The mission of ACEC-NC is to promote the interests of engineering companies through legislative advocacy and business services. Our Board and Committee leadership advocates on National and State issues to make our firms more efficient, more profitable and more desirable places to work. To achieve this, our committees have worked hard to develop close working relationships with our State agencies, North Carolina General Assembly and U.S. Congress to promote sound business policies. Being an active, committed ACEC-NC member adds to our collective voice.

What has ACEC-NC done that you are most proud of?

In May 2017, ACEC-NC was the first ACEC state organization to establish an independent expenditure account - namely Engineering Companies for North Carolina (ECNC). ECNC is a non-profit mechanism to allow our member firms to make financial contributions to advocate for or against State or Federal initiatives that directly influence our businesses. While ECNC funds cannot be used to contribute to an individual election campaign, funds may be used for advertising, voter outreach or educational event hosting. ECNC complements our existing State Political Action Committee.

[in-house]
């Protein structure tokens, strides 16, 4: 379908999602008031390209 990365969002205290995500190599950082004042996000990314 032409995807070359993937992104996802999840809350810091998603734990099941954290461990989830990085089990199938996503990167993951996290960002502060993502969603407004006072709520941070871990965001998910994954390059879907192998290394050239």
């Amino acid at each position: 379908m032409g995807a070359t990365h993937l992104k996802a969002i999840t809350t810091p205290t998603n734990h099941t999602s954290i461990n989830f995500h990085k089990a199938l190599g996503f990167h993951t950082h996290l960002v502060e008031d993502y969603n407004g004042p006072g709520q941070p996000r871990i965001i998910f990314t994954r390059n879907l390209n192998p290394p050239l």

What is the number one thing on your to-do list while serving as President?

My number one goal during my tenure is to establish relationships with the NC Department of Environmental Quality and NC State Construction Office equivalent to the close relationship that we have developed with Secretary Trogdon and the NC Department of Transportation. Of course, this will not happen overnight, but ACEC-NC desires to be regarded as both a business partner and technical resource for these state departments that many of our member firms work with on a daily basis.